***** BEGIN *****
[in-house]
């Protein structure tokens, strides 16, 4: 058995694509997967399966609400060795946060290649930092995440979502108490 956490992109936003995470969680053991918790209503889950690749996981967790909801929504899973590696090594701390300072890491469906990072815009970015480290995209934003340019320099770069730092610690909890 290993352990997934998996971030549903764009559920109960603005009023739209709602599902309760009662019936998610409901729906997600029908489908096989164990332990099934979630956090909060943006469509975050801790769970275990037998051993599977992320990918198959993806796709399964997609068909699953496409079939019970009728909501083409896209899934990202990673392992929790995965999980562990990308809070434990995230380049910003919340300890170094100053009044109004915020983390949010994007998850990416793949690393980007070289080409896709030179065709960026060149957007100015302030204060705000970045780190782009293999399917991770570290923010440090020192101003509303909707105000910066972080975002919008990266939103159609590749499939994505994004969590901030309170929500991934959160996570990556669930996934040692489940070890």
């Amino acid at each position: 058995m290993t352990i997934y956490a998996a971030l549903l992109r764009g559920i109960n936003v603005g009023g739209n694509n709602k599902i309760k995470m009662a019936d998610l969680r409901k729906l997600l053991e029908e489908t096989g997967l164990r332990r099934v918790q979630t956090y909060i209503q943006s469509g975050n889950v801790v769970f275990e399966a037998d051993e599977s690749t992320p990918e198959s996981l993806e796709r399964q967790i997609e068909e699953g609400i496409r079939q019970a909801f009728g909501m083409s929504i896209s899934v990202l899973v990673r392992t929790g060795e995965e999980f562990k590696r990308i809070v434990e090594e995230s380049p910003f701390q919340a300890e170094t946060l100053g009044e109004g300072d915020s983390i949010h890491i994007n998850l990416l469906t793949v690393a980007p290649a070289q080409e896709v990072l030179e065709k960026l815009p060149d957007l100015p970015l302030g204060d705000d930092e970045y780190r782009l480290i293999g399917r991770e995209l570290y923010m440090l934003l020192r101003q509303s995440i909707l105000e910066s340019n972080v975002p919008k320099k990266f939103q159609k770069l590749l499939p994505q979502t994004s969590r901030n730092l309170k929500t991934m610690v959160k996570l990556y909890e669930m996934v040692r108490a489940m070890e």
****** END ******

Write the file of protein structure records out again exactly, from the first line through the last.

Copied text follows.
[in-house]
């Protein structure tokens, strides 16, 4: 058995694509997967399966609400060795946060290649930092995440979502108490 956490992109936003995470969680053991918790209503889950690749996981967790909801929504899973590696090594701390300072890491469906990072815009970015480290995209934003340019320099770069730092610690909890 290993352990997934998996971030549903764009559920109960603005009023739209709602599902309760009662019936998610409901729906997600029908489908096989164990332990099934979630956090909060943006469509975050801790769970275990037998051993599977992320990918198959993806796709399964997609068909699953496409079939019970009728909501083409896209899934990202990673392992929790995965999980562990990308809070434990995230380049910003919340300890170094100053009044109004915020983390949010994007998850990416793949690393980007070289080409896709030179065709960026060149957007100015302030204060705000970045780190782009293999399917991770570290923010440090020192101003509303909707105000910066972080975002919008990266939103159609590749499939994505994004969590901030309170929500991934959160996570990556669930996934040692489940070890």
């Amino acid at each position: 058995m290993t352990i997934y956490a998996a971030l549903l992109r764009g559920i109960n936003v603005g009023g739209n694509n709602k599902i309760k995470m009662a019936d998610l969680r409901k729906l997600l053991e029908e489908t096989g997967l164990r332990r099934v918790q979630t956090y909060i209503q943006s469509g975050n889950v801790v769970f275990e399966a037998d051993e599977s690749t992320p990918e198959s996981l993806e796709r399964q967790i997609e068909e699953g609400i496409r079939q019970a909801f009728g909501m083409s929504i896209s899934v990202l899973v990673r392992t929790g060795e995965e999980f562990k590696r990308i809070v434990e090594e995230s380049p910003f701390q919340a300890e170094t946060l100053g009044e109004g300072d915020s983390i949010h890491i994007n998850l990416l469906t793949v690393a980007p290649a070289q080409e896709v990072l030179e065709k960026l815009p060149d957007l100015p970015l302030g204060d705000d930092e970045y780190r782009l480290i293999g399917r991770e995209l570290y923010m440090l934003l020192r101003q509303s995440i909707l105000e910066s340019n972080v975002p919008k320099k990266f939103q159609k770069l590749l499939p994505q979502t994004s969590r901030n730092l309170k929500t991934m610690v959160k996570l990556y909890e669930m996934v040692r108490a489940m070890e």